(excerpt from our book, Bayesian essentials with R, Chapter 2, p.29:)

For the null and alternative hypotheses $$ H_0:\ \theta \in > \Theta_0\text{ and }H_a:\ \theta \in \Theta_1 $$ and under the loss function $$ L_{a_0,a_1} (\theta ,d) = \begin{cases} a_0 & \hbox{if}\quad \theta \in \Theta_0\quad\hbox{and}\quad d=0\,, \cr a_1 & \hbox{if}\quad \theta \in \Theta_1\quad\hbox{and}\quad d=1\,, \cr 0 & \hbox{otherwise.} \cr \end{cases} $$ where $d=0$ denotes the rejection of $H_0$, the Bayes optimal decision associated with a prior $\pi$ is given by $$ \delta^\pi(x) = \begin{cases} 1 & \hbox{if}\quad \mathbb{P}^\pi(\theta \in \Theta_0|x)>a_1\big/{a_0+a_1}, \cr 0 & \hbox{otherwise.}\cr \end{cases} $$ For this class of losses, the null hypothesis $H_0$ is rejected when the posterior probability of $H_0$ is too small, the acceptance level $a_1/(a_0+a_1)$ being determined by the choice of $(a_0,a_1)$.

The Bayesian paradigm allows for testing and model comparison, to a larger extent than other statistical paradigms, I would say. What may sound at first like a drawback is that all aspects of this decision have to be spelled out, from the specification of the sampling models under the null and under the alternative hypotheses (which explains why I cannot spell out a strict distinction between hypothesis testing and model choice), to the construction of prior distributions on the parameters of both sampling models, to prior weights on the prior likelihood of both hypotheses, to the impact of selecting the "wrong "model".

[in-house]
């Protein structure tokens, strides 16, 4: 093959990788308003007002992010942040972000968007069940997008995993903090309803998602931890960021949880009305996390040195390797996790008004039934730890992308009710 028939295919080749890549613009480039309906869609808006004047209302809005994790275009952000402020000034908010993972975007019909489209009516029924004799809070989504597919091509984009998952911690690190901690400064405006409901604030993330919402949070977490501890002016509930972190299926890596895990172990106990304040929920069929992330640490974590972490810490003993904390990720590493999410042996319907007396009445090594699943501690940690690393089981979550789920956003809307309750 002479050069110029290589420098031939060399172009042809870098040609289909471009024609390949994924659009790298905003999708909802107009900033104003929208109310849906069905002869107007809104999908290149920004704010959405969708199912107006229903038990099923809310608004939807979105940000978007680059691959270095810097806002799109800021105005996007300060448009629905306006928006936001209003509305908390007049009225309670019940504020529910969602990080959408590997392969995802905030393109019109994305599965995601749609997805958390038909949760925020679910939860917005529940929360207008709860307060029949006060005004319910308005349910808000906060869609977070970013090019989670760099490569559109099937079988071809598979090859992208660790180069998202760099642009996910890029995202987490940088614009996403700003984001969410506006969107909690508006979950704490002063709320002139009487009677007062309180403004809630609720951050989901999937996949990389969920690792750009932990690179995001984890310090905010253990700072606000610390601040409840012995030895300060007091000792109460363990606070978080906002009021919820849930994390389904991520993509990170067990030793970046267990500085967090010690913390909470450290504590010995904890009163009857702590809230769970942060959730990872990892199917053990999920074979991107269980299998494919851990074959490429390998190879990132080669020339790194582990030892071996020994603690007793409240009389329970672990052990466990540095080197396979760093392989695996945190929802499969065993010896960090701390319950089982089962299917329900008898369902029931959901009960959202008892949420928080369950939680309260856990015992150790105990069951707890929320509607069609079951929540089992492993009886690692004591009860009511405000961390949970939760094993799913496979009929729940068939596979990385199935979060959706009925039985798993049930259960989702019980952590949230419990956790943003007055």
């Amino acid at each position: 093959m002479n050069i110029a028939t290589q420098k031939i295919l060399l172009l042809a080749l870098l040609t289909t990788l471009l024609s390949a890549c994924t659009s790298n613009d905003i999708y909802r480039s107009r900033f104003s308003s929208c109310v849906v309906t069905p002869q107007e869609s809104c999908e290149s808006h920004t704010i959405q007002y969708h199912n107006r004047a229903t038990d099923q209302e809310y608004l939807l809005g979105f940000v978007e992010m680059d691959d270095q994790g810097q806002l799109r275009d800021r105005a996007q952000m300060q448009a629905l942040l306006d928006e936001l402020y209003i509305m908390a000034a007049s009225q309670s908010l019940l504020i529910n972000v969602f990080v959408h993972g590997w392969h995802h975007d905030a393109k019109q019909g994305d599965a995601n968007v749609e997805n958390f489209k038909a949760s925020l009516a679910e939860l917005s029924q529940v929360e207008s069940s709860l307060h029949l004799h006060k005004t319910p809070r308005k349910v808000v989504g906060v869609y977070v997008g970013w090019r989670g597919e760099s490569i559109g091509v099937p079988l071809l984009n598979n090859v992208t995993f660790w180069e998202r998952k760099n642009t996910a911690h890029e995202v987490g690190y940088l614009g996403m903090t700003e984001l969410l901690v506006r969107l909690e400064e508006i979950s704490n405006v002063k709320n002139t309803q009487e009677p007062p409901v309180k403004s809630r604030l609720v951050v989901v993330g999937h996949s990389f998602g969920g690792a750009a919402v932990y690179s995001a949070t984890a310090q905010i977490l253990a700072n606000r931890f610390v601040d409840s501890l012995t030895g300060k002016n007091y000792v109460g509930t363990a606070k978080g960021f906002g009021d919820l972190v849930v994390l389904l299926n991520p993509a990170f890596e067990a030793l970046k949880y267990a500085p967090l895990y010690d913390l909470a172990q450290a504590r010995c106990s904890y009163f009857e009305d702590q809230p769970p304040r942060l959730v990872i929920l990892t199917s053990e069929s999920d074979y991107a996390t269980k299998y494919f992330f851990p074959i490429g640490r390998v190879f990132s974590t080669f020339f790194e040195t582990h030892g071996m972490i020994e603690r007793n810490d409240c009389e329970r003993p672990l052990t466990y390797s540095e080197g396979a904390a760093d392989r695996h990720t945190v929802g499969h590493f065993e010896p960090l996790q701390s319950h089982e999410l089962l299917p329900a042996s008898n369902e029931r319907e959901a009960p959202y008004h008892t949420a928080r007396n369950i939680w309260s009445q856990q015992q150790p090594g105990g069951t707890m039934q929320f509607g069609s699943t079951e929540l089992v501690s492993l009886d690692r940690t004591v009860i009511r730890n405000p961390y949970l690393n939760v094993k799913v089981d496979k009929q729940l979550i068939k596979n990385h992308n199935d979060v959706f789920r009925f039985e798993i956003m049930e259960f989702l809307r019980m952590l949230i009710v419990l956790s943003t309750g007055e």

Outside this Neyman-Pearson decision framework, there are further Bayesian resolutions of the testing issue, like

  1. the substitute Bayes factor$$\dfrac{\mathbb{P}^\pi(\theta \in \Theta_0|x)}{\mathbb{P}^\pi(\theta \in \Theta_1|x)}\Big/\dfrac{\mathbb{P}^\pi(\theta \in \Theta_0)}{\mathbb{P}^\pi(\theta \in \Theta_1)}$$that avoids selecting the prior weights but which are not free from foundational drawbacks;
  2. information criteria like BIC, DIC, WAIC and Aitkin's integrated likelihood;
  3. score functions and related information approaches;
  4. posterior predictive assessments like the posterior $p$-value of Gelman et al. and others;
  5. Evans' relative belief;
  6. divergence criteria like ABC$\mu$;
  7. model averaging;
  8. embedding models like our mixture representation.
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    $\begingroup$ I just ordered the book through Amazon. $\endgroup$ – Antoni Parellada Feb 28 '16 at 19:21


Bayesian statistics has a concept of hypothesis testing. From Wagenmakers and Grünweld:

A Bayesian hypothesis test (Jeffreys, 1961) proceeds by contrasting two quantities: the probability of the observed data $D$ given $H_{0}$ (i.e., $\theta = \frac{1}{2}$) and the probability of the observed data $D$ given $H_{1}$ (i.e., $\theta \ne \frac{1}{2}$). The ratio $B_{01} = p(D|H_{0})/p(D|H_{1})$ is the Bayes factor, and it quantifies the evidence that the data provide for $H_{0}$ vis-à-vis $H_{1}$.

Eric-Jan Wagenmaker and Peter Grünweld. 2006. A Bayesian Perspective on Hypothesis Testing A Comment on Killeen (2005). Psychological Science. 17(7):641–642.

  • $\begingroup$ Is it statistically invalid to apply a traditional t-test as I did in my example? $\endgroup$ – user46925 Feb 20 '16 at 2:35